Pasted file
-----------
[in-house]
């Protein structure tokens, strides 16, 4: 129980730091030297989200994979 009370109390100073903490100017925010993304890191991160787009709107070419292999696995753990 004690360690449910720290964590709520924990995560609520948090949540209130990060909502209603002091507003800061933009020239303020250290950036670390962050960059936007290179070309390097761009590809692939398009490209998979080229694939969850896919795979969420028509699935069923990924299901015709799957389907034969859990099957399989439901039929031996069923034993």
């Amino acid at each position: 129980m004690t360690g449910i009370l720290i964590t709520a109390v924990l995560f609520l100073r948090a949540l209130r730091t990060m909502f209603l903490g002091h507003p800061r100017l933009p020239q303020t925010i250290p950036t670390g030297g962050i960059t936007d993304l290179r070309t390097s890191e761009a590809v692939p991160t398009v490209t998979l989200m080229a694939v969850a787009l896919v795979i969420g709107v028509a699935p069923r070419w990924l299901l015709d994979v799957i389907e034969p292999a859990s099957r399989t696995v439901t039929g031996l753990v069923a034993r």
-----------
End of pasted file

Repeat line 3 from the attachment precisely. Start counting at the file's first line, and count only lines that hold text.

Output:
């Amino acid at each position: 129980m004690t360690g449910i009370l720290i964590t709520a109390v924990l995560f609520l100073r948090a949540l209130r730091t990060m909502f209603l903490g002091h507003p800061r100017l933009p020239q303020t925010i250290p950036t670390g030297g962050i960059t936007d993304l290179r070309t390097s890191e761009a590809v692939p991160t398009v490209t998979l989200m080229a694939v969850a787009l896919v795979i969420g709107v028509a699935p069923r070419w990924l299901l015709d994979v799957i389907e034969p292999a859990s099957r399989t696995v439901t039929g031996l753990v069923a034993r």